Stitz-Zeager_College_Algebra_e-book

# Since we know that the exponent of 3x in the rst term

This preview shows page 1. Sign up to view the full content.

This is the end of the preview. Sign up to access the rest of the document.

Unformatted text preview: e nth term of a given sequence, and it is only through experience gained from evaluating sequences from explicit formulas that we learn to begin to recognize number patterns. The pattern 1, 4, 9, 16, . . . is rather recognizable as the squares, so the formula an = n2 , n ≥ 1 may not be too hard to determine. With this in mind, it’s possible to see 2, 5, 10, 17, . . . as the sequence 1 + 1, 4 + 1, 9 + 1, 16 + 1, . . ., so that an = n2 + 1, n ≥ 1. Of course, since we are given only a small sample of the sequence, we shouldn’t be too disappointed to ﬁnd out this isn’t the only formula which generates this sequence. 1 5 For example, consider the sequence deﬁned by bn = − 4 n4 + 2 n3 − 31 n2 + 25 n − 5, n ≥ 1. The 4 2 reader is encouraged to verify that it also produces the terms 2, 5, 10, 17. In fact, it can be shown that given any ﬁnite sample of a sequence, there are inﬁnitely many explicit formulas all of which generate those same ﬁnite points. This means that there will be inﬁnitely many correct answe...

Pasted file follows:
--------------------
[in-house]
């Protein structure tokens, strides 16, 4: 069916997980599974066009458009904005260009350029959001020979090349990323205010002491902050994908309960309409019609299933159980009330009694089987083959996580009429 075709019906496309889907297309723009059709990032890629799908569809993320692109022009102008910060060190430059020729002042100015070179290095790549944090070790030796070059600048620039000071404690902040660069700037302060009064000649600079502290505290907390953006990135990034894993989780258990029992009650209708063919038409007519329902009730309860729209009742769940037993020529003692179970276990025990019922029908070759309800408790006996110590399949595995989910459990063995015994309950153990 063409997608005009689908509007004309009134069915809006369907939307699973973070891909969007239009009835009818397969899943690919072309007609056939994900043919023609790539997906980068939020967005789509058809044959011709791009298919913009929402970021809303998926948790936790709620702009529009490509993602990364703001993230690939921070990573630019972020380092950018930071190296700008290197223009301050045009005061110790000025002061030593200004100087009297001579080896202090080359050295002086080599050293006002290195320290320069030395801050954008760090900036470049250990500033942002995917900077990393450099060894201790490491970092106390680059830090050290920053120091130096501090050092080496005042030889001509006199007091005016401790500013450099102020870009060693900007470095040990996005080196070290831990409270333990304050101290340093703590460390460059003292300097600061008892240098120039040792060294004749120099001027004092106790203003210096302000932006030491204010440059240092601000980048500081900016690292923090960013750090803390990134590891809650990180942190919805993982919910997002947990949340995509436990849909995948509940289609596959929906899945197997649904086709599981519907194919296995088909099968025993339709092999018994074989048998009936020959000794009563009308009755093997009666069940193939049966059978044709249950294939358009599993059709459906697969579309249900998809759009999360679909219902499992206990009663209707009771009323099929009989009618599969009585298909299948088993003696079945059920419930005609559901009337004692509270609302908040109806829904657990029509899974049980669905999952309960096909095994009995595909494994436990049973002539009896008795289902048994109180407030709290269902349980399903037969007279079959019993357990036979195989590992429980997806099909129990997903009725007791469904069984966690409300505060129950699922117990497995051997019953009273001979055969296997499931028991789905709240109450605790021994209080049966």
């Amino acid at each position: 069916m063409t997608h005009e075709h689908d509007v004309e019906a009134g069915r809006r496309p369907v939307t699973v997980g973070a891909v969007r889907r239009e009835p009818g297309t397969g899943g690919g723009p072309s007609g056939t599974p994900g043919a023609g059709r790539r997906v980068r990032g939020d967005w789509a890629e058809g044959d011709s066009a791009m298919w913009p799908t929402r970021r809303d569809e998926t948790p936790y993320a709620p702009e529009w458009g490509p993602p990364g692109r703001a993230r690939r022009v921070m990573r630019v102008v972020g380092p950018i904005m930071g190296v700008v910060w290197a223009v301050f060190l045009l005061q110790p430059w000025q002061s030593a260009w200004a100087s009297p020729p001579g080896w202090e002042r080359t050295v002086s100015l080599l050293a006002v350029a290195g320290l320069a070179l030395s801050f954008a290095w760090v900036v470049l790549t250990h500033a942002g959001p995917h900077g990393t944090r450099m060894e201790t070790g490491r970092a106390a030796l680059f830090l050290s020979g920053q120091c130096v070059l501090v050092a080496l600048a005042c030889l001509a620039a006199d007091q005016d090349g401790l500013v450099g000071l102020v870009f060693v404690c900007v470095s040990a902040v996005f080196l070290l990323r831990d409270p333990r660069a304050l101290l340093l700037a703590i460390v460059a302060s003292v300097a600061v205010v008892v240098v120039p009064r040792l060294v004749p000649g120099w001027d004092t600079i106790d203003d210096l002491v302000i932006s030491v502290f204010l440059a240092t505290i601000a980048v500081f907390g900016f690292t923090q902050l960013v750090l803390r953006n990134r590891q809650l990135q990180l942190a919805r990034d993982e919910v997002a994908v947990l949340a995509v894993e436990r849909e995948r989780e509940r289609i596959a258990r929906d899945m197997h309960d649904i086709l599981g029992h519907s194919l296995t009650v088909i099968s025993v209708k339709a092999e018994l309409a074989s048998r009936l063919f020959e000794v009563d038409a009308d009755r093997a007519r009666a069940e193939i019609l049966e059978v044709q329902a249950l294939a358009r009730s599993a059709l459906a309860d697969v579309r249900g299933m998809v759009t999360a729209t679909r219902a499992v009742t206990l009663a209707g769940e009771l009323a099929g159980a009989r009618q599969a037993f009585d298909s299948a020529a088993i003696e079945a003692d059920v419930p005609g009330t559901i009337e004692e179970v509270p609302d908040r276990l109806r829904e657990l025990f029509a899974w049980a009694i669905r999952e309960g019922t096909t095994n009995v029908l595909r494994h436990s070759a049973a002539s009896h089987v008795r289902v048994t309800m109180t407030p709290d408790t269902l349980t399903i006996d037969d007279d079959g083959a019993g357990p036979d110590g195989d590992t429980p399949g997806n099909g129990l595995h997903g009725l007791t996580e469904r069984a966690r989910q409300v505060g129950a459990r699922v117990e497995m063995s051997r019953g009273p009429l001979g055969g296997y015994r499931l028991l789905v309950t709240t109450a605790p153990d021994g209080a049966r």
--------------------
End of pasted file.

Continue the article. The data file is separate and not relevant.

View Full Document

## This note was uploaded on 05/03/2013 for the course MATH Algebra taught by Professor Wong during the Fall '13 term at Chicago Academy High School.

Ask a homework question - tutors are online